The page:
There is so much we don’t know, and to write truthfully about a life…is to engage repeatedly with those patches of darkness…those places of unknowing.

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Hear Virginia Woolf’s Voice

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Over at Brain Pickings, Maria Popova highlights the only known recording of Virginia Woolf’s voice.

In the recording, Woolf reads from an essay on craft (which Popova conveniently reprints in the post): “How can we combine the old words in new orders so that they survive, so that they create beauty, so that they tell the truth?”

We hope it doesn’t sound disrespectful to point out that her voice sounds a lot like the Maggie Smith as the Dowager Countess on Downton Abbey, and it’s delightfully mesmerizing.

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T.S. Eliot’s Long-Lost Lecture

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In a letter of May 21, 1924, an English literary critic invited T.S. Eliot to speak to the club on “any subject connected with the Elizabethan drama.”

As late as November 6, Eliot told Richard Aldington that the lecture was “still in very rough shape.” Shortly afterward he wrote to Virginia Woolf that, despite all of his labors, it proved “unworthy of subsequent publication.”

Despite T.S.

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“This Other Reality Exists”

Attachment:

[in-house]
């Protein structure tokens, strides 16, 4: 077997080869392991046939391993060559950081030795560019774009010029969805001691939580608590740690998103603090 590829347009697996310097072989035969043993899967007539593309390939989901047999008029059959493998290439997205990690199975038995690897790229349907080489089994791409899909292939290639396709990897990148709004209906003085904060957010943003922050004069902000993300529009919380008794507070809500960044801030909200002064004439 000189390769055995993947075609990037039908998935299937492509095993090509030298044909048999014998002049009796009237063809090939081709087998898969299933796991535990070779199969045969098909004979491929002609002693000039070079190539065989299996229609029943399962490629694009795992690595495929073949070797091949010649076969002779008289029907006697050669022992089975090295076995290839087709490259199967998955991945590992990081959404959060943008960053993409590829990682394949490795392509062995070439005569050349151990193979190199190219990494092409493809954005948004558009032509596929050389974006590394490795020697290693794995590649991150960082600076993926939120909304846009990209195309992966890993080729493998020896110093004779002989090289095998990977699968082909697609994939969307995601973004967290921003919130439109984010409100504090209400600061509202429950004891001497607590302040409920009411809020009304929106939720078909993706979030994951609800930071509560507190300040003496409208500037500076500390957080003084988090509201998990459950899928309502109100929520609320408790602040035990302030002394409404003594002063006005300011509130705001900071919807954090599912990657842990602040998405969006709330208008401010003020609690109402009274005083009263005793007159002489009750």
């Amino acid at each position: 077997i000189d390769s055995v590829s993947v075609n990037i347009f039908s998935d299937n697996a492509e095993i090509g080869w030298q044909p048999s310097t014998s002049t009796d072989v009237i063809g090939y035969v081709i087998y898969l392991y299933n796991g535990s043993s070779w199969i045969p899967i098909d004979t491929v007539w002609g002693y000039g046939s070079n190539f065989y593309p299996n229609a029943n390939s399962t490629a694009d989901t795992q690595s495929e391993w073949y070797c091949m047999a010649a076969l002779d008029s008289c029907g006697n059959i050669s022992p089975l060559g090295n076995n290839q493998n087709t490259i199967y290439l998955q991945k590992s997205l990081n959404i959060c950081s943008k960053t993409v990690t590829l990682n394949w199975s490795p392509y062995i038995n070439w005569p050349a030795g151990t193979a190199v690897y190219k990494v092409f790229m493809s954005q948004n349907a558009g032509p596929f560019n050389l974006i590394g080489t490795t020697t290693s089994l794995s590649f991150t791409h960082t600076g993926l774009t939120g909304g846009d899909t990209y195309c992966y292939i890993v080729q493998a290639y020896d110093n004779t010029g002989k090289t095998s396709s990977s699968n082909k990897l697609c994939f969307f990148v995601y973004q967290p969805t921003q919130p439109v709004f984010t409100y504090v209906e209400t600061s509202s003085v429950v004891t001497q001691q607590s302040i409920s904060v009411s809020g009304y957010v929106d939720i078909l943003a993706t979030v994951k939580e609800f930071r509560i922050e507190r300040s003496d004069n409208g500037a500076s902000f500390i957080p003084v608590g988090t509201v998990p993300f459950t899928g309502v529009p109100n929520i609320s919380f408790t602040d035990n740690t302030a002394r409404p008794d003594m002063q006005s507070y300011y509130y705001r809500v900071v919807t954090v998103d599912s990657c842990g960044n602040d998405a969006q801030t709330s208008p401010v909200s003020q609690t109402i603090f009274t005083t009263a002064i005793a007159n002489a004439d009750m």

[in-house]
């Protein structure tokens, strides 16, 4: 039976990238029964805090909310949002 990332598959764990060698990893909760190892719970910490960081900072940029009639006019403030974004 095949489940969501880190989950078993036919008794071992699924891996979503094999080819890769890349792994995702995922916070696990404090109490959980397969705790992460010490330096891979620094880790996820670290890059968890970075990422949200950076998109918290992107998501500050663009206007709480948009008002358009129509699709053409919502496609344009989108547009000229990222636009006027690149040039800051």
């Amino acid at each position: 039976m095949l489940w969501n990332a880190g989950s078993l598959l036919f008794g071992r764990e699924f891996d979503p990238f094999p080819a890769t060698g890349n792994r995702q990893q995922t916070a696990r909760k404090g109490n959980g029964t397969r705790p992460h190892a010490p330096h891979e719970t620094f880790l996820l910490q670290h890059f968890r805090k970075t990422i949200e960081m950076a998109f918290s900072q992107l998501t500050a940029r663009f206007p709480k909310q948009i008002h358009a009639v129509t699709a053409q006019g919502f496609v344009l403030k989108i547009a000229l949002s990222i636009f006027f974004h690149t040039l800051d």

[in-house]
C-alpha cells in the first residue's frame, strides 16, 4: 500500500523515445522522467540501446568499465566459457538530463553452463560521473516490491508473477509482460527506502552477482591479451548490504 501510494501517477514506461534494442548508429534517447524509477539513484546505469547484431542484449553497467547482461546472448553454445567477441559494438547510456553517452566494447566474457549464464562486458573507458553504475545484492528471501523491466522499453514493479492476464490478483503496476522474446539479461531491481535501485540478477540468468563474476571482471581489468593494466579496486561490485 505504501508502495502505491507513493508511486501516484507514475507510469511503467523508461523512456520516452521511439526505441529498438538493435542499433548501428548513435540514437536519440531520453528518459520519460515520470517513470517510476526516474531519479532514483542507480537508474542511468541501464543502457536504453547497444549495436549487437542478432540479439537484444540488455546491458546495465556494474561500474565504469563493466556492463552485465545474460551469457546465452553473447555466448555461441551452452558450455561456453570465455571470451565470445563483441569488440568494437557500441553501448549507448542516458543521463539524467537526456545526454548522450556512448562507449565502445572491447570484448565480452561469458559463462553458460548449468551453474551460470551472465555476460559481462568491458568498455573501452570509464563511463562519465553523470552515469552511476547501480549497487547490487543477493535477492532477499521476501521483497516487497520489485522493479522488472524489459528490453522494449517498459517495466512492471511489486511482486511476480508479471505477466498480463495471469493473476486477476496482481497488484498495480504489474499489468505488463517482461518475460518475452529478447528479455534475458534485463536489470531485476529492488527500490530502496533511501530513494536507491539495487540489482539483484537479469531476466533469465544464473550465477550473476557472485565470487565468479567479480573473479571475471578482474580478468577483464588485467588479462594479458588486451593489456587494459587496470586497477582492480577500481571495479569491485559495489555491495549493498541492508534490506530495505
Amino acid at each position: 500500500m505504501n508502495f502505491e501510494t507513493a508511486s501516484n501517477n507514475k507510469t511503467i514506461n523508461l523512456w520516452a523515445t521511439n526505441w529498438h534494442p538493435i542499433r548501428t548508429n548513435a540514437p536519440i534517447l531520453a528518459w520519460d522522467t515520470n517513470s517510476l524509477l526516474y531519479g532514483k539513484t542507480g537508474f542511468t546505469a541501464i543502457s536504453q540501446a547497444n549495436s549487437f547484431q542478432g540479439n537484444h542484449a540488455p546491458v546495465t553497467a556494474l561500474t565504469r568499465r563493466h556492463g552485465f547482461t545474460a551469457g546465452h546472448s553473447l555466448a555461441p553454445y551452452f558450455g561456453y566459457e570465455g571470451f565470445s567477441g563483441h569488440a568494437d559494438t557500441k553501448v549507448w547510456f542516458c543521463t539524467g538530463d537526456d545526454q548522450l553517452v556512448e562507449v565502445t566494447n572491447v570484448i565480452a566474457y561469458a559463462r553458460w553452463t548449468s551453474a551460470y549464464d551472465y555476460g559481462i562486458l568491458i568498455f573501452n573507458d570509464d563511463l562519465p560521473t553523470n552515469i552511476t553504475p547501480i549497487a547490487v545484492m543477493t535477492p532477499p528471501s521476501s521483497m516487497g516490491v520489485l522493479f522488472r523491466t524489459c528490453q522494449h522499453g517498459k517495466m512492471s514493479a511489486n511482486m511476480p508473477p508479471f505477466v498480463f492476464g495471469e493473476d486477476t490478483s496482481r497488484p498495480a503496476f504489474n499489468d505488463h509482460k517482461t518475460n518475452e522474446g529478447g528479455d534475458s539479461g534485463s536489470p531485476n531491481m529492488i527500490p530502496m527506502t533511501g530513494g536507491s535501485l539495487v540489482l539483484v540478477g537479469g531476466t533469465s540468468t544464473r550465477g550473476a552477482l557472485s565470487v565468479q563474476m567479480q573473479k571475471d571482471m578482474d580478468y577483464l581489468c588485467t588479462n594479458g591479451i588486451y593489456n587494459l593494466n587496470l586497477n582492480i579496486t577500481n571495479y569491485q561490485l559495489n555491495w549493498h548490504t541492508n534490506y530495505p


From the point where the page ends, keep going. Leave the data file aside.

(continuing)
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Our girl Elissa Bassist lays some hella smart analysis on Orange is the New Black for Medium:

To see what’s been missing in popular culture is to see how comprehensive and refined the brainwashing has become….the number/diversity of women on-screen, the depth/complexity of their stories, the scope/span of their humanity—is one antidote to objectification.

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“It’s a long time since I drank champagne.”

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These are Anton Chekhov’s last words, and the Guardian has a slideshow of some sometimes funny, sometimes chilling last words of quite a few literary figures.

(And while we’re talking about slideshows, I’d actually recommend the Jacket Copy write-up instead of the Guardian’s, because slideshows drive me freakin’ bonkers.

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Rebecca Steinitz: The Last Book I Loved, Cheerful Weather for the Wedding

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9781906462079The last book I loved was Cheerful Weather for the Wedding by Julia Strachey. I hadn’t loved a book in a while, but I thought I might love this one because it is a Persephone book, and I also quite loved the cover which features a 1930s Harold Knight painting of a languid young lady in a sea-colored sweater and yellow skirt, reading on a window seat, with downs or cottages or some such British landscape murkily visible through the window beside her.